Postwar Iraq Plans to Invite 60 Foreign Companies for First Oil Conference

Iraq (searchplans to invite executives from as many as 60 foreign oil companies to a Baghdad (searchconference to discuss ways of developing the country's vast oil resources, the first event of its kind since the ouster of Saddam Hussein.

The meeting, scheduled for December, would be "a brainstorming session" for companies hungry for investment opportunities and for Iraqi oil officials eager to acquaint themselves with key players and technologies long denied them under U.N. sanctions, the event's organizer, Paul Bristol, said Thursday.

The Iraqi Oil Ministry (searchhas hired Bristol, an independent, London-based oil consultant, to arrange the conference.

Most international oil firms have held back from trying to invest in Iraq because of concerns about security and the lack of an internationally recognized administration in Baghdad. For example, the Royal Dutch/Shell Group of Cos. said it wants to see the establishment of "a legitimate, stable government" in Iraq before pursuing any opportunities there.

With the U.S.-picked Iraqi Governing Council gradually gaining international acceptance, many potential investors are now showing renewed interest, Bristol said.

"There's been a change in their attitude, I think, over the past two months," he said.

In September alone, representatives of Iraq's interim leadership won admission to an Arab League meeting in Cairo, Egypt; a Conference on Disarmament session in Geneva; annual meetings of the World Bank and International Monetary Fund in Dubai; and a gathering of the Organization of Petroleum Exporting Countries in Vienna, Austria.

The U.N. Security Council on Thursday began debating a new U.S. draft resolution on handing over power in Baghdad to Iraqis and giving the United Nations a larger role there. The prospect of a new resolution with broad international backing is likely to encourage more oil companies to re-examine Iraq.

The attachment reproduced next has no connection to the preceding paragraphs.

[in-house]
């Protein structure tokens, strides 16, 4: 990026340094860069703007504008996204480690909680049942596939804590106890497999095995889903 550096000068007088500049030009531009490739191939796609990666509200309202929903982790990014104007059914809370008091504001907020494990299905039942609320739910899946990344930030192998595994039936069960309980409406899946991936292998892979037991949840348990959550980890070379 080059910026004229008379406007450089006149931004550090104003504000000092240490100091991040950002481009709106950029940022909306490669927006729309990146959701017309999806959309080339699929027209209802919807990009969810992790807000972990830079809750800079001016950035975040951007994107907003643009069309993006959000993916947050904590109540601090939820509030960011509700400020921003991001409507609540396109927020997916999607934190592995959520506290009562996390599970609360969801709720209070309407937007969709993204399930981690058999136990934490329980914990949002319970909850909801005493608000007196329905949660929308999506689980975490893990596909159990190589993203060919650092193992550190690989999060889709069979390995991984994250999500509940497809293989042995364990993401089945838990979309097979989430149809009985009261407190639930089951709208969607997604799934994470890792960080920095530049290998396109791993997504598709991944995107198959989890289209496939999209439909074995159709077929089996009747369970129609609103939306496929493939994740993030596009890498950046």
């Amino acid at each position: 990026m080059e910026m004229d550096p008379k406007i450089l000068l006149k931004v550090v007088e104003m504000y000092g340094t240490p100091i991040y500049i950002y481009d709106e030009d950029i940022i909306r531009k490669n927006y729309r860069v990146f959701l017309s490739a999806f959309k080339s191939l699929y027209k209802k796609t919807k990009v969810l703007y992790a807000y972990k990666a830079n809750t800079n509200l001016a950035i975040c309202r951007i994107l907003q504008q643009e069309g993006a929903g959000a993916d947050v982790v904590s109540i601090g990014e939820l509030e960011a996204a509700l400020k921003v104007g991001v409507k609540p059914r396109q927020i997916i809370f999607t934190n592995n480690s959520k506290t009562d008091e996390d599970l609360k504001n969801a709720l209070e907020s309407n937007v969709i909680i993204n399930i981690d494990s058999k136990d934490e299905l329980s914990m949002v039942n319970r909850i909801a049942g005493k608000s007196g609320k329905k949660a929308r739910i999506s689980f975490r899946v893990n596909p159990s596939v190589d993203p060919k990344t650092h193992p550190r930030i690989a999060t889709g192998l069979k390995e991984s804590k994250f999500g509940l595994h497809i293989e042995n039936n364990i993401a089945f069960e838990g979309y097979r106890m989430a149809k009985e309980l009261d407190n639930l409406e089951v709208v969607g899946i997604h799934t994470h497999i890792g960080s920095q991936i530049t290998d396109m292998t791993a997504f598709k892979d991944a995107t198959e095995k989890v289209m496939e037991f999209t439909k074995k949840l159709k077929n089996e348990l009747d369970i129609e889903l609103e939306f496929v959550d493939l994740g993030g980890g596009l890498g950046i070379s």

"ChevronTexaco would be pleased to participate in any potential meetings with regard to potential involvement in Iraq," said Maripat Sexton, a Houston-based spokeswoman for ChevronTexaco Corp.

Iraq's economic health and political stability depend on the rapid recovery and expansion of its oil industry. Iraq has the world's second-largest proven crude reserves, and oil is its most valuable export.

However, postwar looting and sabotage of pipelines and other facilities have hampered Iraq's efforts to revive an industry already crippled by mismanagement under Saddam Hussein and a 12-year U.N. embargo.

The December conference will focus on the "upstream" part of Iraq's oil industry -- production at existing oil fields and exploration for and development of new deposits. Iraqi oil officials do not plan to discuss investment in refineries, distribution or any other "downstream" businesses.

Smaller, independent oil companies are likely to lead the way in investing in the Iraqi oil patch, just as they did in the North Sea in the 1970s, Bristol said. He expects Iraq's Oil Ministry to sign its first exploration contract with an independent company by the middle of next year.

The next wave of investors would be the large multinational companies, such as Shell, Exxon Mobil Corp. and ChevronTexaco.

"I think they'll follow along very quickly, within a year at the latest," Bristol said. "Iraq is too big for it not to be a development area for the majors down the road."

Bristol would not identify which companies the oil ministry wanted to invite to the conference.

Like many Middle Eastern producers, Iraqis are fiercely proud of their oil wealth and have long been suspicious of foreign companies that want to help explore for and develop Iraq's oil deposits.

But the oil majors' interest in Iraq is not conditional on any decision the Iraqis might take to privatize their oil industry. The oil ministry probably would work with the majors on a contractual basis to leave the actual crude reserves under Iraqi control, Bristol said.

Iraqi oil officials are keen to meet foreign executives because they long have been "out of touch" with international oil experts and modern drilling technologies, Bristol said.

About 30 Iraqi officials are expected to attend the December meeting.